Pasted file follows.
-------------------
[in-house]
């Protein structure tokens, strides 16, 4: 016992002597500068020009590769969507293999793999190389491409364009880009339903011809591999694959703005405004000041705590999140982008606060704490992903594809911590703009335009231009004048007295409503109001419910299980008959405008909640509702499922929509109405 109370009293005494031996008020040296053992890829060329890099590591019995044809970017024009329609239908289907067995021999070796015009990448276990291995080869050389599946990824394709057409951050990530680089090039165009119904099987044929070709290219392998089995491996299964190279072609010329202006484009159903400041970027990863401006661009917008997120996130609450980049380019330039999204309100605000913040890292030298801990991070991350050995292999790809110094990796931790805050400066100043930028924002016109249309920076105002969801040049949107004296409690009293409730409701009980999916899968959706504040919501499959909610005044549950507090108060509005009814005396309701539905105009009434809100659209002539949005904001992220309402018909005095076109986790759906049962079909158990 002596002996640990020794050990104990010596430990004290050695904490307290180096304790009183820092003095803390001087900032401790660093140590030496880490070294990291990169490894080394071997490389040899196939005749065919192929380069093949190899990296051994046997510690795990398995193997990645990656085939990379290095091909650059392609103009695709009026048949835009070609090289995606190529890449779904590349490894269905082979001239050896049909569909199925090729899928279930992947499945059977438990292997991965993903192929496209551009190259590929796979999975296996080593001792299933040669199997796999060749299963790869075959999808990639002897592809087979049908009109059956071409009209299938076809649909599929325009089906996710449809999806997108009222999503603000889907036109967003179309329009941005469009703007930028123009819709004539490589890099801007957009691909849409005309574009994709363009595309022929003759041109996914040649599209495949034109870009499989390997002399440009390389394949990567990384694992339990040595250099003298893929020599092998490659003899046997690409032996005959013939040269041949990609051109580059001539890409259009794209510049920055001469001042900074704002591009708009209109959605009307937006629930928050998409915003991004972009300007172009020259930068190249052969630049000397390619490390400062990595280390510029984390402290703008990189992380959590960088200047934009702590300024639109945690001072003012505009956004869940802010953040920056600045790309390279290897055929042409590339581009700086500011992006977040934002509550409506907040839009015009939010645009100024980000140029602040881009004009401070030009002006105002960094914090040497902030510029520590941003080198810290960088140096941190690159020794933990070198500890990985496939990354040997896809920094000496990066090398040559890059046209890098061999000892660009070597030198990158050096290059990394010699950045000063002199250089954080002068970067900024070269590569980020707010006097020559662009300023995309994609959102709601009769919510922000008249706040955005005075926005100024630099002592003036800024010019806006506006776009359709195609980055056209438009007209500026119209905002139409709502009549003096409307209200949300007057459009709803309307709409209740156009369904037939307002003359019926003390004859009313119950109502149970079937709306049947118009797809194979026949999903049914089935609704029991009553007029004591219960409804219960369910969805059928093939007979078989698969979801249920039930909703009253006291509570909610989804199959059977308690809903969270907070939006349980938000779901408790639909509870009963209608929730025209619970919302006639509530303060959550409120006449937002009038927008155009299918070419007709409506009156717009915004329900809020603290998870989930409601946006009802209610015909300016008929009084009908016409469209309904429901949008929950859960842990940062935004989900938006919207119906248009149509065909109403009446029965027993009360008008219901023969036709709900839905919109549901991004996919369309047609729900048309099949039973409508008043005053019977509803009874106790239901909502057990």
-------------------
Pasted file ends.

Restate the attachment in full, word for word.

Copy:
[in-house]
């Protein structure tokens, strides 16, 4: 016992002597500068020009590769969507293999793999190389491409364009880009339903011809591999694959703005405004000041705590999140982008606060704490992903594809911590703009335009231009004048007295409503109001419910299980008959405008909640509702499922929509109405 109370009293005494031996008020040296053992890829060329890099590591019995044809970017024009329609239908289907067995021999070796015009990448276990291995080869050389599946990824394709057409951050990530680089090039165009119904099987044929070709290219392998089995491996299964190279072609010329202006484009159903400041970027990863401006661009917008997120996130609450980049380019330039999204309100605000913040890292030298801990991070991350050995292999790809110094990796931790805050400066100043930028924002016109249309920076105002969801040049949107004296409690009293409730409701009980999916899968959706504040919501499959909610005044549950507090108060509005009814005396309701539905105009009434809100659209002539949005904001992220309402018909005095076109986790759906049962079909158990 002596002996640990020794050990104990010596430990004290050695904490307290180096304790009183820092003095803390001087900032401790660093140590030496880490070294990291990169490894080394071997490389040899196939005749065919192929380069093949190899990296051994046997510690795990398995193997990645990656085939990379290095091909650059392609103009695709009026048949835009070609090289995606190529890449779904590349490894269905082979001239050896049909569909199925090729899928279930992947499945059977438990292997991965993903192929496209551009190259590929796979999975296996080593001792299933040669199997796999060749299963790869075959999808990639002897592809087979049908009109059956071409009209299938076809649909599929325009089906996710449809999806997108009222999503603000889907036109967003179309329009941005469009703007930028123009819709004539490589890099801007957009691909849409005309574009994709363009595309022929003759041109996914040649599209495949034109870009499989390997002399440009390389394949990567990384694992339990040595250099003298893929020599092998490659003899046997690409032996005959013939040269041949990609051109580059001539890409259009794209510049920055001469001042900074704002591009708009209109959605009307937006629930928050998409915003991004972009300007172009020259930068190249052969630049000397390619490390400062990595280390510029984390402290703008990189992380959590960088200047934009702590300024639109945690001072003012505009956004869940802010953040920056600045790309390279290897055929042409590339581009700086500011992006977040934002509550409506907040839009015009939010645009100024980000140029602040881009004009401070030009002006105002960094914090040497902030510029520590941003080198810290960088140096941190690159020794933990070198500890990985496939990354040997896809920094000496990066090398040559890059046209890098061999000892660009070597030198990158050096290059990394010699950045000063002199250089954080002068970067900024070269590569980020707010006097020559662009300023995309994609959102709601009769919510922000008249706040955005005075926005100024630099002592003036800024010019806006506006776009359709195609980055056209438009007209500026119209905002139409709502009549003096409307209200949300007057459009709803309307709409209740156009369904037939307002003359019926003390004859009313119950109502149970079937709306049947118009797809194979026949999903049914089935609704029991009553007029004591219960409804219960369910969805059928093939007979078989698969979801249920039930909703009253006291509570909610989804199959059977308690809903969270907070939006349980938000779901408790639909509870009963209608929730025209619970919302006639509530303060959550409120006449937002009038927008155009299918070419007709409506009156717009915004329900809020603290998870989930409601946006009802209610015909300016008929009084009908016409469209309904429901949008929950859960842990940062935004989900938006919207119906248009149509065909109403009446029965027993009360008008219901023969036709709900839905919109549901991004996919369309047609729900048309099949039973409508008043005053019977509803009874106790239901909502057990």